Cysteine cannot undergo a PLP-carbanion step without undergoing a spontaneous elimination with the leaving of the thiol. During my PhD, I encountered this partially with serine racemase, which led me to look into cysteine racemase, an enzyme reported in the 1970s and then not spoken of, as it is likely impossible as I have blogged about nearly a decade ago. Methionine racemase and methionine transaminase have it easier as they have to fight not beta- but gamma-elemination.

However, thioethers don’t have this problem (or not as badly). Out of curiosity recently I read up on the biosynthesis of the fireworm (not firefly) luciferin not because I had ever heard of Odontosyllis, but because its luciferin sports a cata-fused tricyclic with thiazole and a thiazine rings. These are made by forming two thioethers with levodopa and two cysteines, which are then transaminated triggering a spontaneous dehydrative intramolecular cyclisation (like glutamic semialdehyde cyclisation and several others).
Therefore, whereas it is impossible that nature could start with pimeloyl-CoA and cysteine via BioF, it is concievable that nature could start not with pimeloyl-CoA and alanine, but with beta-enoyl version of pimeloyl-CoA and cysteine via a hypothetical enzyme and a BioF-like enzyme, but operating intramolecularly. The acyl compound (pimelenoyl-CoA) is generated in biosynthesis/degration albeit with a different carrier, but then again pimeloyl-CoA is too. The missing hypothetical enzyme to make the S-conjugated cysteine-pimeloyl-CoA would need to so a thiol-Michael addition (like MetB), so could be an oxidase similarly to fireworm tyrosinase, or could be a PLP-dependent enzyme that acts on an "activated" cysteine such as O-acetylcysteine or O-succinylcysteine or phosphoserine (maybe) as seen in methionine metabolism —if you want to know more Ferla and Patrick 2014 is a nice read! The enzyme that does the operation of BioF but intramolecular with the cysteine conjugate may struggle with the tightness given the boat-like conformation as after all the sulfur-bridge is there to sterically hinder carbonyls binding instead of carbon dioxide. BioA would need to contend with a geometry change, but a transamination or reductive amination is easy for enzymes. If this hypothesis were correct there would be zero need for a BioB as the tetrathydro-thiophene part is already made at the bioF step.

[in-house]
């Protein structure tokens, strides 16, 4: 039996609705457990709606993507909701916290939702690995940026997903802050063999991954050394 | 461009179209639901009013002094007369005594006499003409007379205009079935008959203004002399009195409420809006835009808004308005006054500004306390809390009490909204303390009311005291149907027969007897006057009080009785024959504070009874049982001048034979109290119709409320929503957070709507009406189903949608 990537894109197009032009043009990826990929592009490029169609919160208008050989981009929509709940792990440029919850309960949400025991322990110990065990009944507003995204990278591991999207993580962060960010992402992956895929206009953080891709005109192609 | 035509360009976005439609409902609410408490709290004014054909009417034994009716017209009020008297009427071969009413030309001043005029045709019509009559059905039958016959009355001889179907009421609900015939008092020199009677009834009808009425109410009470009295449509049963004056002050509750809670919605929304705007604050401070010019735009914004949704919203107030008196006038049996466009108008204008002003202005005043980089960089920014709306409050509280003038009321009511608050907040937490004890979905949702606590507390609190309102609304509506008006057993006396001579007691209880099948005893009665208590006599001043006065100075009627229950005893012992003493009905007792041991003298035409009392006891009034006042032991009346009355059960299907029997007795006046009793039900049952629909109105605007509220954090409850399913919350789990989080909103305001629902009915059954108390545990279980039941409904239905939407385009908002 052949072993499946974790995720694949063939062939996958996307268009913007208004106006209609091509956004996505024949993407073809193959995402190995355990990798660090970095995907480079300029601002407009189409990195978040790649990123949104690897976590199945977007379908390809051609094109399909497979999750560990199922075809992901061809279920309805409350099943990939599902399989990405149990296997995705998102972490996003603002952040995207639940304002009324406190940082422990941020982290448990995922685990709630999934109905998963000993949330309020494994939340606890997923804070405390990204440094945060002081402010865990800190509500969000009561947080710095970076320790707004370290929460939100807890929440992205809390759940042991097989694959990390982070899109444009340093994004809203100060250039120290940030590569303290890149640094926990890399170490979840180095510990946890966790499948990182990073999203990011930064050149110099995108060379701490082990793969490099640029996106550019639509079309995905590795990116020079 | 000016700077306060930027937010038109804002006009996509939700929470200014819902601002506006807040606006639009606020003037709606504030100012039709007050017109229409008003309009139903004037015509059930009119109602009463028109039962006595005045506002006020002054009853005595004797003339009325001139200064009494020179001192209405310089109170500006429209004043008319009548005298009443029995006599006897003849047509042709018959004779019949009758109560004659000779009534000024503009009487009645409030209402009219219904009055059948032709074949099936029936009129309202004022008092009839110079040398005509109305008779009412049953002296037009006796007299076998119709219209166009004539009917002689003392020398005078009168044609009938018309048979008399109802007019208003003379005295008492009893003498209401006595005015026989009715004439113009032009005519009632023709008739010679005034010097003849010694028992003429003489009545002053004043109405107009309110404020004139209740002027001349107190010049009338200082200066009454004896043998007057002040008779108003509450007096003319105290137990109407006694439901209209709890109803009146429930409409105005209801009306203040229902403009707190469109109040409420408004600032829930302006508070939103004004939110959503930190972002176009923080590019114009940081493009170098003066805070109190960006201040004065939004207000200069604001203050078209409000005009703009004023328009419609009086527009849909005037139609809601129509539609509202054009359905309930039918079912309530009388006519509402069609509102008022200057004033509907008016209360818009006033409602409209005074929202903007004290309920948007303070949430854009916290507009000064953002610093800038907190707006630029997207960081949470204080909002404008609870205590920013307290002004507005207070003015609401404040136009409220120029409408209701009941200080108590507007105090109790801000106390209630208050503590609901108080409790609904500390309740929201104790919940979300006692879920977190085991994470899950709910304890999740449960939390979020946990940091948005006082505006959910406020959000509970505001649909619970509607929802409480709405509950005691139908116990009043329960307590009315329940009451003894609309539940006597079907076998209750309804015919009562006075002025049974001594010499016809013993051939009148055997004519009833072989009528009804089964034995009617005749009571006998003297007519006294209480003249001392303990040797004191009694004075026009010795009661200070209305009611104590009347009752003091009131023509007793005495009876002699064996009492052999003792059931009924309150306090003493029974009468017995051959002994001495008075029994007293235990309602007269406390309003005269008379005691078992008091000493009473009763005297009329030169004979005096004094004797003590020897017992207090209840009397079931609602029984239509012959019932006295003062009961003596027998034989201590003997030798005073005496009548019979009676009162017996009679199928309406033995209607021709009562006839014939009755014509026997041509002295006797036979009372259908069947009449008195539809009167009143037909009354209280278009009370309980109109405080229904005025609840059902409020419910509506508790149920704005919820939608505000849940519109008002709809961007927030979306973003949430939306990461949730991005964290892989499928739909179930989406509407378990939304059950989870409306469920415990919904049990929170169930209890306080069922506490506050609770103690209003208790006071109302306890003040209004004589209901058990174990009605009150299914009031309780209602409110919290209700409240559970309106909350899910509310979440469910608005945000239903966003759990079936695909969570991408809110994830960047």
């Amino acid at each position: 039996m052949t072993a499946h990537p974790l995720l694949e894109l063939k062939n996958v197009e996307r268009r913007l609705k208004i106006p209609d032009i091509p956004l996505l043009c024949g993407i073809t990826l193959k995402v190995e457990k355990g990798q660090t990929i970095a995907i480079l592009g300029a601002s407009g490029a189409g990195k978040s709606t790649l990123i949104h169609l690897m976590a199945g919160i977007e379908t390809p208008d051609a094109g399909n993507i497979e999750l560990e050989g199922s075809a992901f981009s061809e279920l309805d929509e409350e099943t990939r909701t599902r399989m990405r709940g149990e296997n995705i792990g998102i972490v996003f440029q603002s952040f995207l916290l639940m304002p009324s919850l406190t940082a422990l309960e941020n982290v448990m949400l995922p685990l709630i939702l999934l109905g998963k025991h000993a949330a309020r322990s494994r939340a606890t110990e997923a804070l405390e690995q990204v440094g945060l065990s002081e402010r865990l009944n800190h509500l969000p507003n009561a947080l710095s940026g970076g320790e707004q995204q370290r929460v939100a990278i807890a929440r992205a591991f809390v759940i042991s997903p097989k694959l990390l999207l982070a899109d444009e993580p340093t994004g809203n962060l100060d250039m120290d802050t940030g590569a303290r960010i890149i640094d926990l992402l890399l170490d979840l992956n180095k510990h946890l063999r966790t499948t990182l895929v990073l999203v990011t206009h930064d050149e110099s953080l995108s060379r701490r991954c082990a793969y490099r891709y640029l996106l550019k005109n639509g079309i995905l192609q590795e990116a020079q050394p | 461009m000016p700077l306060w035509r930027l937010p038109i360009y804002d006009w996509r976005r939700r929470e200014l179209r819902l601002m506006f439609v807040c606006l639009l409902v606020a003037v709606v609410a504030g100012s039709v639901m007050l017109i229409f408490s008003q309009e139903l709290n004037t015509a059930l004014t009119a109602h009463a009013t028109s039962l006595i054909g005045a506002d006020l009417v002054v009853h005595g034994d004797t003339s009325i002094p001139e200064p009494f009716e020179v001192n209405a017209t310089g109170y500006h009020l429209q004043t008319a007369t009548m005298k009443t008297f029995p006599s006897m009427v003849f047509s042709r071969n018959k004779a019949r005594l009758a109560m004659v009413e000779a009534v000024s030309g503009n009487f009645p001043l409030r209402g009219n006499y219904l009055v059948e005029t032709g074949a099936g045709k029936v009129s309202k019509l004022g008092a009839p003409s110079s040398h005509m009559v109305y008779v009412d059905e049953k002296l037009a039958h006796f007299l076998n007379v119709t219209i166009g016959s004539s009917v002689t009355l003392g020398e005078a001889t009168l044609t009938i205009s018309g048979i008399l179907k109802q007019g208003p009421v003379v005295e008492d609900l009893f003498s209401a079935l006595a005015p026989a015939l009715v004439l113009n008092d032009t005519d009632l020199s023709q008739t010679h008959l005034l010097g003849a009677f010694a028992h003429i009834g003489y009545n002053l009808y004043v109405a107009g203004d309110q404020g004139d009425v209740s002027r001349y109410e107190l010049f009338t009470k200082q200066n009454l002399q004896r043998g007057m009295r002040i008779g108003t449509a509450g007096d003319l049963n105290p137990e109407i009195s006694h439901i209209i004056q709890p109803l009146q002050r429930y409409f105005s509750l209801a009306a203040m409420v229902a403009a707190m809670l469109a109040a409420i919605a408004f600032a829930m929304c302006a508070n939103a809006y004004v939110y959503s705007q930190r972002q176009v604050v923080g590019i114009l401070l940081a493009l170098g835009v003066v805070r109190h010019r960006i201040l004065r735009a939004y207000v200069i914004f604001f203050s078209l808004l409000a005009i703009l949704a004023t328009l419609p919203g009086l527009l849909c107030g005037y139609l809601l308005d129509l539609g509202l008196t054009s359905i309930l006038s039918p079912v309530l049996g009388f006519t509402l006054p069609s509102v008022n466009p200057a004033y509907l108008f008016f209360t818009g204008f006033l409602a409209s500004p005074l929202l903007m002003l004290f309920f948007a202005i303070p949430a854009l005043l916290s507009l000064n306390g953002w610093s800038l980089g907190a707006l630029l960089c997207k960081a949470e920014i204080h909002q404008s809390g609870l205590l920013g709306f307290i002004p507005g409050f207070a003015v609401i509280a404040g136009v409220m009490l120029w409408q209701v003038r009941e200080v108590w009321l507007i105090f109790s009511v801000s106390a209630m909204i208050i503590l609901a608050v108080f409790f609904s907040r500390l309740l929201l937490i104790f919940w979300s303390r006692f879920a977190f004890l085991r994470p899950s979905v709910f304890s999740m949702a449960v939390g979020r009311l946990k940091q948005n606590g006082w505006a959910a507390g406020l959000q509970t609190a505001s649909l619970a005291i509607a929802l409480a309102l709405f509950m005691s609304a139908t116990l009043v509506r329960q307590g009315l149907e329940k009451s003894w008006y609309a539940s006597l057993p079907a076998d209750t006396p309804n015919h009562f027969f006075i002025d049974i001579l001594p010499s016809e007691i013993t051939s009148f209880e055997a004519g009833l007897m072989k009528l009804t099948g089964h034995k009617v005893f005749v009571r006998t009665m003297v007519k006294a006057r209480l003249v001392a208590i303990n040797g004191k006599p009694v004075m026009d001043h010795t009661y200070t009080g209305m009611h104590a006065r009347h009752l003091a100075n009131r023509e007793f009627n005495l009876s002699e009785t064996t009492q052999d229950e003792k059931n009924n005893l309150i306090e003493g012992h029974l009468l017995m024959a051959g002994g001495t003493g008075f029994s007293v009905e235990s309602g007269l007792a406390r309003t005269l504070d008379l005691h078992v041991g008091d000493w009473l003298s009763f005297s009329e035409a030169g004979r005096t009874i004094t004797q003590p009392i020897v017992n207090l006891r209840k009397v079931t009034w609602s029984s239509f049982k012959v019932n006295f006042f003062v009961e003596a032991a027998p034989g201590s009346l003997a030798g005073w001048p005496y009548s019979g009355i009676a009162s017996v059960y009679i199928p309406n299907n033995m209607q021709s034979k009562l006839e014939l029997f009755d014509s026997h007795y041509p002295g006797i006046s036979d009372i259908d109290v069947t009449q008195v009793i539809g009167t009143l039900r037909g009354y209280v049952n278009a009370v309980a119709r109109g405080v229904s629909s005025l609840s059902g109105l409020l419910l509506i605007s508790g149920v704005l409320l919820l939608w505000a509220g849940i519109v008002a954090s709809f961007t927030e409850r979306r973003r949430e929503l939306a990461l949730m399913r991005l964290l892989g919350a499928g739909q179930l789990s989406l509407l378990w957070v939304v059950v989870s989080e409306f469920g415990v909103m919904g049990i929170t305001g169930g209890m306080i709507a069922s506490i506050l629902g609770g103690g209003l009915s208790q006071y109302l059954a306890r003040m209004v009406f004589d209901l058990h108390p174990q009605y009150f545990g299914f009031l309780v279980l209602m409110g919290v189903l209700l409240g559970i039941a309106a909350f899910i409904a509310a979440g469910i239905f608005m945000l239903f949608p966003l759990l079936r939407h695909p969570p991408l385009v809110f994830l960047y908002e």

There are several clades that inexplicably lack BioB, so I would bet in its favour. The major counter argument is that there is a clade without it, the Rhizobiales if I recall correctly, whose members secrete a lot of desthiobiotin so this would favour the hypothesis that their BioF accepts cysteine and has a poor yield (unusual for an enzyme but unheard of in secondary metabolism) and for the unwanted elimination the PLP gets unstuck (somehow magically) and for the last step some enzyme radically activates the sulfur for ring closure (either another, simpler, radical SAM or an oxidoreductase working like isopenicillin N synthase).

Getting hypothetical answers is always nice, even if it comes a decade too late and is unimportant. And what better candidate enzyme to possible solve the riddle that a PLP enzyme (I might be bias)!